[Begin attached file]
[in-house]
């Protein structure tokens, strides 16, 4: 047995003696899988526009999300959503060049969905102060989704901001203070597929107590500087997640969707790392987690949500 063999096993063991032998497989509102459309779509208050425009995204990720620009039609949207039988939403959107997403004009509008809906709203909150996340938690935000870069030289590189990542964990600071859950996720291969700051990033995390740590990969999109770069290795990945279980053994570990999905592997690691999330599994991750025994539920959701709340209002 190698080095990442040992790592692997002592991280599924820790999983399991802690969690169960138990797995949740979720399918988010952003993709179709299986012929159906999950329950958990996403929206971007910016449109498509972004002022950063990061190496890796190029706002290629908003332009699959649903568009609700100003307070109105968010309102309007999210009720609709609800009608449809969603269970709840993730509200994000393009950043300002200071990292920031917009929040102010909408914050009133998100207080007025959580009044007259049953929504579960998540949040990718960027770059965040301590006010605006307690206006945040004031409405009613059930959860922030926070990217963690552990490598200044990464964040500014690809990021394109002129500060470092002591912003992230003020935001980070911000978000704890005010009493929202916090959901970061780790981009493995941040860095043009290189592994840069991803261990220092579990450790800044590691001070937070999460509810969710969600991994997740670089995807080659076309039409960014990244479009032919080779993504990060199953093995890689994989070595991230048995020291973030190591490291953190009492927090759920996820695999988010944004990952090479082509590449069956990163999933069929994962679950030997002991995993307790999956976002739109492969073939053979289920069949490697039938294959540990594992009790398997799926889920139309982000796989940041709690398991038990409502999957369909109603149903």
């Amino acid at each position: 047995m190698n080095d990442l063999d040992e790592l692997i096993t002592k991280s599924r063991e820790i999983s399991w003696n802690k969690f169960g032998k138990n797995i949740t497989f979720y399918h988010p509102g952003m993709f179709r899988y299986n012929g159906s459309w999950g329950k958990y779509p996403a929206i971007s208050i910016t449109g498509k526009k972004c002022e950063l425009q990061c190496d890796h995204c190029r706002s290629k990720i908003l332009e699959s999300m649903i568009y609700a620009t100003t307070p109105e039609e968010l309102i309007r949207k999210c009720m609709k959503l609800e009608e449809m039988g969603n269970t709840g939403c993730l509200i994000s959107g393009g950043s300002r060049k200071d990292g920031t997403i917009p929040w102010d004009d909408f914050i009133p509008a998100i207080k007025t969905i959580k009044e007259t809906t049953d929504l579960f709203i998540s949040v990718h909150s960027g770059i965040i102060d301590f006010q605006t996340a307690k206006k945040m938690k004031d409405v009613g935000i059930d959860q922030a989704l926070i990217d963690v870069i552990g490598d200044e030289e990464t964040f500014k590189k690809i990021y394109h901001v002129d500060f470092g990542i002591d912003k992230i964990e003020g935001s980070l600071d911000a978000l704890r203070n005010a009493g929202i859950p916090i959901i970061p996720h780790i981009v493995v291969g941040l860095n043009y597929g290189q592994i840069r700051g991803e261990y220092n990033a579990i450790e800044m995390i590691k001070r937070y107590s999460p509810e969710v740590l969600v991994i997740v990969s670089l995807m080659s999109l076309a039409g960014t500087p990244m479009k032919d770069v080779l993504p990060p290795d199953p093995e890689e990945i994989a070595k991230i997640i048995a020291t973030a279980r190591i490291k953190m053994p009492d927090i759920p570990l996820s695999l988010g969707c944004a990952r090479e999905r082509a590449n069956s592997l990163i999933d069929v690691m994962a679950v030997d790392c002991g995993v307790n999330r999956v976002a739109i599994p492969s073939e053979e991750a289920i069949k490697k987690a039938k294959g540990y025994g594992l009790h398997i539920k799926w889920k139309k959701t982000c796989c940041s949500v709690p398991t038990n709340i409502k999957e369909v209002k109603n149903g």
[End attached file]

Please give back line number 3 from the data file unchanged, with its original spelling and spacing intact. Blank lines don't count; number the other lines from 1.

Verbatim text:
């Amino acid at each position: 047995m190698n080095d990442l063999d040992e790592l692997i096993t002592k991280s599924r063991e820790i999983s399991w003696n802690k969690f169960g032998k138990n797995i949740t497989f979720y399918h988010p509102g952003m993709f179709r899988y299986n012929g159906s459309w999950g329950k958990y779509p996403a929206i971007s208050i910016t449109g498509k526009k972004c002022e950063l425009q990061c190496d890796h995204c190029r706002s290629k990720i908003l332009e699959s999300m649903i568009y609700a620009t100003t307070p109105e039609e968010l309102i309007r949207k999210c009720m609709k959503l609800e009608e449809m039988g969603n269970t709840g939403c993730l509200i994000s959107g393009g950043s300002r060049k200071d990292g920031t997403i917009p929040w102010d004009d909408f914050i009133p509008a998100i207080k007025t969905i959580k009044e007259t809906t049953d929504l579960f709203i998540s949040v990718h909150s960027g770059i965040i102060d301590f006010q605006t996340a307690k206006k945040m938690k004031d409405v009613g935000i059930d959860q922030a989704l926070i990217d963690v870069i552990g490598d200044e030289e990464t964040f500014k590189k690809i990021y394109h901001v002129d500060f470092g990542i002591d912003k992230i964990e003020g935001s980070l600071d911000a978000l704890r203070n005010a009493g929202i859950p916090i959901i970061p996720h780790i981009v493995v291969g941040l860095n043009y597929g290189q592994i840069r700051g991803e261990y220092n990033a579990i450790e800044m995390i590691k001070r937070y107590s999460p509810e969710v740590l969600v991994i997740v990969s670089l995807m080659s999109l076309a039409g960014t500087p990244m479009k032919d770069v080779l993504p990060p290795d199953p093995e890689e990945i994989a070595k991230i997640i048995a020291t973030a279980r190591i490291k953190m053994p009492d927090i759920p570990l996820s695999l988010g969707c944004a990952r090479e999905r082509a590449n069956s592997l990163i999933d069929v690691m994962a679950v030997d790392c002991g995993v307790n999330r999956v976002a739109i599994p492969s073939e053979e991750a289920i069949k490697k987690a039938k294959g540990y025994g594992l009790h398997i539920k799926w889920k139309k959701t982000c796989c940041s949500v709690p398991t038990n709340i409502k999957e369909v209002k109603n149903g």